You Might Also Like
Explore This IssueAugust 2018
Also By This Author
Intravenous Tramadol in Phase 3 Clinical Trials
In its first phase 3 clinical trial, intravenous (IV) tramadol has met its primary endpoint, achieving a statistically significant improvement in the Sum of Pain Intensity Difference over 48 hours.1 This trial was a multicenter, double-blind, placebo-controlled study evaluating the safety and efficacy of IV tramadol for postoperative pain.
These primary endpoint results were compared with placebo in patients with moderate to severe postoperative pain post-bunionectomy (N=409). Secondary trial endpoints were also met. These include SPID24, total rescue medicine consumption and Patient Global Assessment (P<0.01; for all three compared with placebo-treated patients). Additionally, IV tramadol showed a clear dose response.
During the study, patients were randomized to a postoperative regimen of 50 mg IV tramadol, 25 mg IV tramadol or placebo given over 15 minutes at Hours 0, 2 and 4. Dosing was also given once every four hours thereafter for up to 13 doses in a 1:1:1 ratio. Statistically significant improvement in pain reduction occurred as early as 30 minutes after dosing, which was the first assessment time.
IV tramadol was generally well tolerated by patients, with adverse events being mostly mild to moderate in severity. The most common adverse events differing from placebo-treated patients were dizziness, nausea, somnolence and vomiting. No reports of serious adverse events were made. One patient treated with 50 mg IV tramadol discontinued the trial due to vomiting.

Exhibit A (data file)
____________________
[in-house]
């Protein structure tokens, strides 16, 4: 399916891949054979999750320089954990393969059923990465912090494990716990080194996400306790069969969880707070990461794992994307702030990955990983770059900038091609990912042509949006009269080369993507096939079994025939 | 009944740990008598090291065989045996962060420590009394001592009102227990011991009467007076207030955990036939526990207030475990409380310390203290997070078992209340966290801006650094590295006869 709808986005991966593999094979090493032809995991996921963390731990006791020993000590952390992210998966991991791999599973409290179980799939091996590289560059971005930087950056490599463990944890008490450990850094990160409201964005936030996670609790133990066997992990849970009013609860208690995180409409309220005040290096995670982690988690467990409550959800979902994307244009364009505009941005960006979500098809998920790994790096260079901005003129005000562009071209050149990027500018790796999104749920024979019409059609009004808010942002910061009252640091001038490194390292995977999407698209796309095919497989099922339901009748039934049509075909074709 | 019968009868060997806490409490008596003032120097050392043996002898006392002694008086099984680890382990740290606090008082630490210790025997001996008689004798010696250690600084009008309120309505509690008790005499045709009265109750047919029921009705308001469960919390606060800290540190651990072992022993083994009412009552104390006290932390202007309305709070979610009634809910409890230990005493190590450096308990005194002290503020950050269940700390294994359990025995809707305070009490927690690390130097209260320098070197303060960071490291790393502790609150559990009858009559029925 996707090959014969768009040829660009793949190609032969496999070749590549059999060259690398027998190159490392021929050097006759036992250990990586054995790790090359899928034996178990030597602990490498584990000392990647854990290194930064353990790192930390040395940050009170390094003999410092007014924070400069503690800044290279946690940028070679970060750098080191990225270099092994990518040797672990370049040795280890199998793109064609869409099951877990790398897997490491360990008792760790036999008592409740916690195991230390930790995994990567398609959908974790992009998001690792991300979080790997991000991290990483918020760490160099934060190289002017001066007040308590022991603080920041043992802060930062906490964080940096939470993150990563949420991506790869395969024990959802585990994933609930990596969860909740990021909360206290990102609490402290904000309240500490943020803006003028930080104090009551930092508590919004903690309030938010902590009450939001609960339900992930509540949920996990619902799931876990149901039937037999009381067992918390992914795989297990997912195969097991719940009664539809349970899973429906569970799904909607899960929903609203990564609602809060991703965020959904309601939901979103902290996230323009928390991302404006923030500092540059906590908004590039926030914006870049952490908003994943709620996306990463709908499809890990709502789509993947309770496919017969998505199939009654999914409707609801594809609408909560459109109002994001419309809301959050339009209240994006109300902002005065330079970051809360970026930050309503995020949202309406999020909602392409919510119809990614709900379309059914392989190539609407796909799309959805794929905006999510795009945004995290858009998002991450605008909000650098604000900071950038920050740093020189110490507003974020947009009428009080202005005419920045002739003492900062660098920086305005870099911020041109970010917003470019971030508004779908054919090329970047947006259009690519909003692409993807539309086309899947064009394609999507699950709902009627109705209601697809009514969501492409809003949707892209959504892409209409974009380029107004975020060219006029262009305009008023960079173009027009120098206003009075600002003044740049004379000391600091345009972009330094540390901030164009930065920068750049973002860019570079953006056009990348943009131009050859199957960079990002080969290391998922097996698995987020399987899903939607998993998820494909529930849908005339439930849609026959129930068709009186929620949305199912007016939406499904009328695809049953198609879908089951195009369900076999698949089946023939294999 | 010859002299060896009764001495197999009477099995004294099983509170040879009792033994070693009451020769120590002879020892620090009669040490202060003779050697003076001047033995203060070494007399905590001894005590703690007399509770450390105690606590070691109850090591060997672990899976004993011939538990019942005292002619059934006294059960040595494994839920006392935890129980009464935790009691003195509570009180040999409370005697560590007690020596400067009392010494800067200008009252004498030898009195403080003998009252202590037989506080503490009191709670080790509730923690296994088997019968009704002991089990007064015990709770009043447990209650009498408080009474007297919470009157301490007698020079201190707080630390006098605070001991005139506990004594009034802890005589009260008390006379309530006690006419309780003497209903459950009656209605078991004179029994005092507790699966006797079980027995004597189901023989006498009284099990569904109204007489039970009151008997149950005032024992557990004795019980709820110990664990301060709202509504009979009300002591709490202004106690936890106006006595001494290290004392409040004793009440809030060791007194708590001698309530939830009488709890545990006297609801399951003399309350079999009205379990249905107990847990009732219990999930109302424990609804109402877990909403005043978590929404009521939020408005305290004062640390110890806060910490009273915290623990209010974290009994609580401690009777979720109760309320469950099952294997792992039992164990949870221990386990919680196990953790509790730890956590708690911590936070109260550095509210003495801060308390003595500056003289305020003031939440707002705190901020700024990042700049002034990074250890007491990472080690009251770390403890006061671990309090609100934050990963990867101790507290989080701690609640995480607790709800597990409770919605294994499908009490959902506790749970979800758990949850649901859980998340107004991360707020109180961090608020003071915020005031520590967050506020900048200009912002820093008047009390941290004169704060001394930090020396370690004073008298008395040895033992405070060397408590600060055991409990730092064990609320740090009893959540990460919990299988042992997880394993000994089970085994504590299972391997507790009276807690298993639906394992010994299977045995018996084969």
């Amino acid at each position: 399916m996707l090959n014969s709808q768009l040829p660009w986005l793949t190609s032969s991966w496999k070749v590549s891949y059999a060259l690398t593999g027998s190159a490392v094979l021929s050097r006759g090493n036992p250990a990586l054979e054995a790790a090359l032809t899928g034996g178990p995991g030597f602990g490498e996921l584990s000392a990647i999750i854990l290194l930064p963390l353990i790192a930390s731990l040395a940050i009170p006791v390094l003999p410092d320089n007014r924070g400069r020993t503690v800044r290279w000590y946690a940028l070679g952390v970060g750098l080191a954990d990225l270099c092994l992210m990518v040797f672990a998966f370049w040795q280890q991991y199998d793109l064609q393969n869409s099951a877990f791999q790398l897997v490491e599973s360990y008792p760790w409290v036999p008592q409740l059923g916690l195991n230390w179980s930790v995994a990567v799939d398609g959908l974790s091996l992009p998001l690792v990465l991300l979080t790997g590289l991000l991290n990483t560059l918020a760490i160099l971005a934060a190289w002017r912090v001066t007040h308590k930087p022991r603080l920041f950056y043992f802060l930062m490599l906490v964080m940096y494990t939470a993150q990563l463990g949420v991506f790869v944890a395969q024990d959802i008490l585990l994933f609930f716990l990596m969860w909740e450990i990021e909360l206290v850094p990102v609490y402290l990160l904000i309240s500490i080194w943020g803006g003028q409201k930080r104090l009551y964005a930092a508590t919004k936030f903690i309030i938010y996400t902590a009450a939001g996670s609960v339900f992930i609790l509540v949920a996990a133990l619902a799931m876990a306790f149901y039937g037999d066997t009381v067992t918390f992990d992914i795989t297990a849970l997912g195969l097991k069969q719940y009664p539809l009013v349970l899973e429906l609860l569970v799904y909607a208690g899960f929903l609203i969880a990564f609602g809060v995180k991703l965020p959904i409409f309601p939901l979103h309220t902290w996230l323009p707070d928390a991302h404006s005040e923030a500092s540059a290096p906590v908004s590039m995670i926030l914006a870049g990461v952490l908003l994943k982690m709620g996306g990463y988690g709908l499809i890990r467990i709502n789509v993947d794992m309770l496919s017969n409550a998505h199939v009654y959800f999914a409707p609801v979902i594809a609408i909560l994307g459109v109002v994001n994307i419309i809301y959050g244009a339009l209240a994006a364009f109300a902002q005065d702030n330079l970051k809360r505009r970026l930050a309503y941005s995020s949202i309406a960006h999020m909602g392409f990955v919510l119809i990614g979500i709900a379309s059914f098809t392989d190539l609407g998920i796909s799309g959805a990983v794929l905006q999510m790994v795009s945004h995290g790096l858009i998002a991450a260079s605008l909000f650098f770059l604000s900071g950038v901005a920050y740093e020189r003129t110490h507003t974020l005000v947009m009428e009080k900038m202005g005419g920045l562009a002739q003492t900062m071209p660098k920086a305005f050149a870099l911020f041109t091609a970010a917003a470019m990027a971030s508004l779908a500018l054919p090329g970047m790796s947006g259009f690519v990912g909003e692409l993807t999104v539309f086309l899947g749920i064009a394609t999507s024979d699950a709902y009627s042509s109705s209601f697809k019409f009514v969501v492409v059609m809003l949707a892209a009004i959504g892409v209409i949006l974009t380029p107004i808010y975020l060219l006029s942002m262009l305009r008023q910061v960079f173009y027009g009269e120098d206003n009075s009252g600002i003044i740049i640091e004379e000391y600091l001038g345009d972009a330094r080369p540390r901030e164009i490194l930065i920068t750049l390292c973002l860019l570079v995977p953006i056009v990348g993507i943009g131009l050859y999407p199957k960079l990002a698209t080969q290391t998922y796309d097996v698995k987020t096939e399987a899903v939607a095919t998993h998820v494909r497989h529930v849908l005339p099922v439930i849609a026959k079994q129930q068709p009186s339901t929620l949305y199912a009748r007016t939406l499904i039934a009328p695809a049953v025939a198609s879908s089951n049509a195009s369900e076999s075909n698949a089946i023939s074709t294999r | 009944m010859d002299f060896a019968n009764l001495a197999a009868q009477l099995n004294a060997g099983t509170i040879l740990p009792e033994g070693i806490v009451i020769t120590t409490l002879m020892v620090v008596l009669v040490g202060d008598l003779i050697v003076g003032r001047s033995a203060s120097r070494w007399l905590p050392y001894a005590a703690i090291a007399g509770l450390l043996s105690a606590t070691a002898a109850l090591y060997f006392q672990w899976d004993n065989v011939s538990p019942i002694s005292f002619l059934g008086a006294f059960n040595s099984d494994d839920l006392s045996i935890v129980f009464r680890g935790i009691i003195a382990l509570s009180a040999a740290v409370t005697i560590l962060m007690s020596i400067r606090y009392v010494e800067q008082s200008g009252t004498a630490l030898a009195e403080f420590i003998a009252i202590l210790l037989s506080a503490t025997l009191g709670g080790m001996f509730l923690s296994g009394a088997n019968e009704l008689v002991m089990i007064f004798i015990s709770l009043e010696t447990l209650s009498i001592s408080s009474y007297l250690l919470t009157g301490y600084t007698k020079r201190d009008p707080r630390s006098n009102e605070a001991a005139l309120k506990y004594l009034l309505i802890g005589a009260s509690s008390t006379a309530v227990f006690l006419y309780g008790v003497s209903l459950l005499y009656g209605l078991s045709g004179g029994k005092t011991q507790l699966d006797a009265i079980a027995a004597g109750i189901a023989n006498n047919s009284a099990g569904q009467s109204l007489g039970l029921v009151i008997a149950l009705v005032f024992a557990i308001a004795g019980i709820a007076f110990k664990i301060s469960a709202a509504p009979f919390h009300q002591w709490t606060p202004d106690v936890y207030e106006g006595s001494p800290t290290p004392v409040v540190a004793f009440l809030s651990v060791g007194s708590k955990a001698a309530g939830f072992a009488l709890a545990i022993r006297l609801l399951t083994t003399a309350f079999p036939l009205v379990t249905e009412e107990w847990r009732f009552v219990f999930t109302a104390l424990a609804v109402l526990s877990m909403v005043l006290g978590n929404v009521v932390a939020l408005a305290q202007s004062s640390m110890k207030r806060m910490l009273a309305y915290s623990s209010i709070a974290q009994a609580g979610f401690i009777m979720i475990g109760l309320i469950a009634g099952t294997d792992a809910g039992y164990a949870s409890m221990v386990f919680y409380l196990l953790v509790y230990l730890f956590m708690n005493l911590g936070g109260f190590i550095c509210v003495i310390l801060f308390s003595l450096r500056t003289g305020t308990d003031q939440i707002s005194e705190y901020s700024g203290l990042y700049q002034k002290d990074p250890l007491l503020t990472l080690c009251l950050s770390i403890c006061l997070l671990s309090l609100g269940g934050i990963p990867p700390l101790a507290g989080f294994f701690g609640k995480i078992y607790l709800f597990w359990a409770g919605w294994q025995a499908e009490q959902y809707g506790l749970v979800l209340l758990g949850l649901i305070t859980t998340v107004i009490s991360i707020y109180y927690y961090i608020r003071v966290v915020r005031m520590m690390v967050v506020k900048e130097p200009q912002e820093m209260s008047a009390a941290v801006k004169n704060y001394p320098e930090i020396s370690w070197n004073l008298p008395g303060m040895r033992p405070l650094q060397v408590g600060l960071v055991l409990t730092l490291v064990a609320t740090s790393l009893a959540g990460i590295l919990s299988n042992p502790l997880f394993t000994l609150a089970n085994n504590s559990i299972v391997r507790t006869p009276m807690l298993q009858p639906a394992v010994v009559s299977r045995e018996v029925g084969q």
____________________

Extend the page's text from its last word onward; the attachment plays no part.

A second phase 3 trial in a postsurgical population is planned for the second half of 2018.
IV Meloxicam Denied FDA Approval
Meloxicam is a long-acting, non-steroidal anti-inflammatory drug (NSAID) that selectively inhibits cyclo-oxygenase-2 (COX-2).2 IV meloxicam has completed two phase 3 clinical trials examining efficacy. Additionally, it has undergone a large double-blind, placebo-controlled, phase 3 safety trial and four phase 2 clinical efficacy trials. In these studies, the treatment demonstrated statistically significant outcomes of the primary endpoints studied.
On May 24, the investigating manufacturer of IV meloxicam received a complete response letter from the FDA stating that, although the study results were positive, the FDA did not approve the treatment’s application in its current form. The FDA letter also stated that data from ad hoc analyses and selective secondary endpoints suggest the analgesic effect of IV meloxicam did not meet the FDA’s expectations. Other questions were also raised related to data provided in the new drug application.